Attending or not attending work
What happens to teachers or teaching assistants who cannot attend school due to ongoing childcare responsibilities? Will they continue to receive full pay?
The Welsh Government expects that all members of staff, who are able to, will return to school in September. Any members who still experience childcare issues need to speak to their workplace/H&S rep and/or line manager regarding this issue. It is important to receive a written response from your line manager. If you continue to face problems, please contact your local branch secretary or NEU Cymru for advice. Parents or guardians working in education, such as teachers, can apply for and get free childcare until August but unfortunately this has stopped for the Autumn term unless your local Authority has agreed to carry on with the scheme. Please note, WG have reopened the ‘child care offer’ for 3-4 year olds for the Autumn term, which you can apply for.
I believe I am still vulnerable to Covid-19 and I do not want to return to school in September. Am I able to still work from home?
We advise that you speak to your Line Manager about your concerns. Please ensure that you present all medical evidence to assist with the discussion. It may be that you will be referred to Occupational Health who will be able to further advise the employer. The Welsh Government position states all those who are vulnerable may go back to work but can work from home if this is possible. Before any return to school the employer is obliged to carry out an individual risk assessment for those members who are vulnerable to ensure the premises and classroom is ‘Covid-Secure’ and social distancing can be adhered too as much as possible. Please note that you will likely be asked to register and undertake an individual risk assessment using this online tool.
If you have a disability or long-term condition under the Equality Act, you would still expect your employer to undertake any ‘reasonable adjustments’.
Will there be advice or guidelines for the return to work of pregnant teachers or their partners who are not officially a shielding group at present?
The Union’s position remains that all pregnant staff should be able to work from home where possible. Please raise this as an issue with your Headteacher, utilising the Union’s Vulnerable Worker Risk assessment which you can find here.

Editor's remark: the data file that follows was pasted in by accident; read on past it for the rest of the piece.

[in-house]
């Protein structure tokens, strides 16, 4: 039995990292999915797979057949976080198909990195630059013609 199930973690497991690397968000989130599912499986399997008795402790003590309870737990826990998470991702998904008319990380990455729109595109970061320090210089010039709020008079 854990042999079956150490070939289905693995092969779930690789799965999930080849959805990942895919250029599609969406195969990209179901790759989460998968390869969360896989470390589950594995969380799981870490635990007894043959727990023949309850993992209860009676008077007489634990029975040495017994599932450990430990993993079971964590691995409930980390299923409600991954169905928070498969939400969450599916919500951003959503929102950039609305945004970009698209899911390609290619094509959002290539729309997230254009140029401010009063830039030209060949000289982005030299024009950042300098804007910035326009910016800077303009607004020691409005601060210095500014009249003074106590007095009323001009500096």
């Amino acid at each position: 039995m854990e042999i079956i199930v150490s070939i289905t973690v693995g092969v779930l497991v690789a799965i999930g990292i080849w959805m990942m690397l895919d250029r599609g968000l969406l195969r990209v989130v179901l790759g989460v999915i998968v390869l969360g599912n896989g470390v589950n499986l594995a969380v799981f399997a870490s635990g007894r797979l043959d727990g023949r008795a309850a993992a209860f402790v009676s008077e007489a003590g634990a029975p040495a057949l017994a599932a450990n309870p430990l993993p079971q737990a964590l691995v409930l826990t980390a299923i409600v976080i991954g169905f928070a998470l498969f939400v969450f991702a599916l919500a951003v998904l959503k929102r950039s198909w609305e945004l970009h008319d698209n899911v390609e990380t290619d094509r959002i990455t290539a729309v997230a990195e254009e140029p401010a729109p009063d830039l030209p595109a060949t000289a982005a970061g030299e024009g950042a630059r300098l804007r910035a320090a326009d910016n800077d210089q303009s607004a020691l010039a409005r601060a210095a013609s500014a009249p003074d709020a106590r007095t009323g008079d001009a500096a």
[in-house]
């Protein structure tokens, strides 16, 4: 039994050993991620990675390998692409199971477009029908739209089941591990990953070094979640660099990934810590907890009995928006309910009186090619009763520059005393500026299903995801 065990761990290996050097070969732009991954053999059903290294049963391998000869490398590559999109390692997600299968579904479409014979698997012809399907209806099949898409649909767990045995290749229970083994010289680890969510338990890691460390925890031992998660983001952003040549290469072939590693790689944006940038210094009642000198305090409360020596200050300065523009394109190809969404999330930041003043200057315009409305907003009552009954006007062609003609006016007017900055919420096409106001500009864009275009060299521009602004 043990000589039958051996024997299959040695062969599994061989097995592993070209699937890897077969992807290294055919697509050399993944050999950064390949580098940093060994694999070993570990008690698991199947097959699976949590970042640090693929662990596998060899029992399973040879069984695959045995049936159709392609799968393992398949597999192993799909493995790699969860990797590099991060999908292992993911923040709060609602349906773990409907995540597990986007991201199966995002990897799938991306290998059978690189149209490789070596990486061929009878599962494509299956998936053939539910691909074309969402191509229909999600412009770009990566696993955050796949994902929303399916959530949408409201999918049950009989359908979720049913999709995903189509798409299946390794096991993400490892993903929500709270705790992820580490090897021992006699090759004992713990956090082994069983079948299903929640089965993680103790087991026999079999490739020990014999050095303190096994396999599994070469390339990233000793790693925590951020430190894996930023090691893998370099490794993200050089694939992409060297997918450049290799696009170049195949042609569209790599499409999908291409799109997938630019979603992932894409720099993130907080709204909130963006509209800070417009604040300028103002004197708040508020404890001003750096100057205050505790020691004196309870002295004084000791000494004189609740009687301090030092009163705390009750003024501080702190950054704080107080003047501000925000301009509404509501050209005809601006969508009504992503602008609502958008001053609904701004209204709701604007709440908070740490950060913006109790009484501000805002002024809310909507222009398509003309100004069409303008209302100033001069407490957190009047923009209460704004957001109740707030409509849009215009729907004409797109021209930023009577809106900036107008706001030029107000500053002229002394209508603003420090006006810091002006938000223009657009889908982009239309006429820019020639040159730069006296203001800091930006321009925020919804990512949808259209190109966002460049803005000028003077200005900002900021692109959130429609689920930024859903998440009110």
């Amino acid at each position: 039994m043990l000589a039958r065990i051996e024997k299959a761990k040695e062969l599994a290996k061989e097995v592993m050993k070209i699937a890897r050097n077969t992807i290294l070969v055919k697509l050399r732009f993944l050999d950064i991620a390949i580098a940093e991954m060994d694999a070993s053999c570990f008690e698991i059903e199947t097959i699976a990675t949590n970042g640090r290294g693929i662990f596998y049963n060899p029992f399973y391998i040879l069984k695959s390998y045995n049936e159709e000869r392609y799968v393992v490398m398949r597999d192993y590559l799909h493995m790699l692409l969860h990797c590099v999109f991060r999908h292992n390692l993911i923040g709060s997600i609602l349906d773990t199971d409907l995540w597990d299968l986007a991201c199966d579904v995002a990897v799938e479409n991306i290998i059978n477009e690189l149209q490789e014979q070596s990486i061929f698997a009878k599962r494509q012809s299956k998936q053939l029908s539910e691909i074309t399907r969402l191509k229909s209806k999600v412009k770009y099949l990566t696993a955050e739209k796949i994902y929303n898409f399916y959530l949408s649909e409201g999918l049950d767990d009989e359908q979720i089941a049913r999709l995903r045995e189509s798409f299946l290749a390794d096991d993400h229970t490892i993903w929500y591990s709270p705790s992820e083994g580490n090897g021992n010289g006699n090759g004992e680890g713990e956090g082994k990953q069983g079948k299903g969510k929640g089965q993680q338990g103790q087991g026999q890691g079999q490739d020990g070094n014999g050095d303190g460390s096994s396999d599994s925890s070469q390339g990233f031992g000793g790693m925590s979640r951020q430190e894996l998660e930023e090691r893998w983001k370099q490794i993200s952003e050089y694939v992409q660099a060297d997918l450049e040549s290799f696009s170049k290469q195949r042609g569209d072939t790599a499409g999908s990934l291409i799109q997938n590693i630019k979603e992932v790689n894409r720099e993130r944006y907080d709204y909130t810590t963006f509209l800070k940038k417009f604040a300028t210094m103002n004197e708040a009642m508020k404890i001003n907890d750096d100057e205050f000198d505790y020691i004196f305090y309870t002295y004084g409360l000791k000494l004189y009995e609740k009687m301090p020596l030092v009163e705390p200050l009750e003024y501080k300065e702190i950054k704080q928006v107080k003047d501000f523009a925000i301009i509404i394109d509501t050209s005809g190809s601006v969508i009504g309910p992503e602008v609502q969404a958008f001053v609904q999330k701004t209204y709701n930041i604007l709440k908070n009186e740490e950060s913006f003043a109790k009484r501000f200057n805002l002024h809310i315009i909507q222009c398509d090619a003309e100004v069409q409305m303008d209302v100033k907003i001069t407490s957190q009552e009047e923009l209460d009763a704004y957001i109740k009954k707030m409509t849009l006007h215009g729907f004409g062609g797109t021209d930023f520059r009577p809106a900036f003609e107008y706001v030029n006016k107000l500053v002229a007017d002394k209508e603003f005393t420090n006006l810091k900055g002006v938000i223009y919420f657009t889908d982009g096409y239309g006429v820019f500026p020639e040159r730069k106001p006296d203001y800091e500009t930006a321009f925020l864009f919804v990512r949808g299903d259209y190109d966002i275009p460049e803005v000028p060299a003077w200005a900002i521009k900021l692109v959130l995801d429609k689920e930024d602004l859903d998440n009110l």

You should not be required to start your maternity leave early.
The Welsh Government guidance states in their operational guidance:
“The advice to staff in this group is the same as it is to the wider population. As we continue to ease restrictions however, this group should continue to closely follow the guidance on social distancing and hand and respiratory hygiene.
Pregnant women after 28 weeks are specifically advised to work from home or in a non-public facing role in a COVID-secure workplace where 2 metre physical distancing can be maintained at all times. The Royal College of Obstetric Gynaecologists (RCOG) have updated their advice, RCOG “clinical advice for pregnant women on the risk and potential implications of being severely affected by COVID-19, particularly affecting those who are at 28 weeks’ gestation or above, still stands”.
Returning in September
Where does the responsibility for risk assessment in this situation ultimately end up with? The Headteacher, Governing Body, Local Authority or Welsh Government?
This will depend on the educational establishment but in a school, we would expect the Headteacher to carry out any risk assessment with appropriate advice and guidance from the Local Authority. The use of individual and organisational risk assessments at a local authority level must be used to inform PPE. Risk assessments should include droplet and contact infection risks. Risk assessments should already exist for learners with more complex needs, including those with emotional and behavioural needs and should be updated as a matter of priority in light of changes to provision. Please note that the NEU have their own joint union checklist risk assessment for each sector on the website.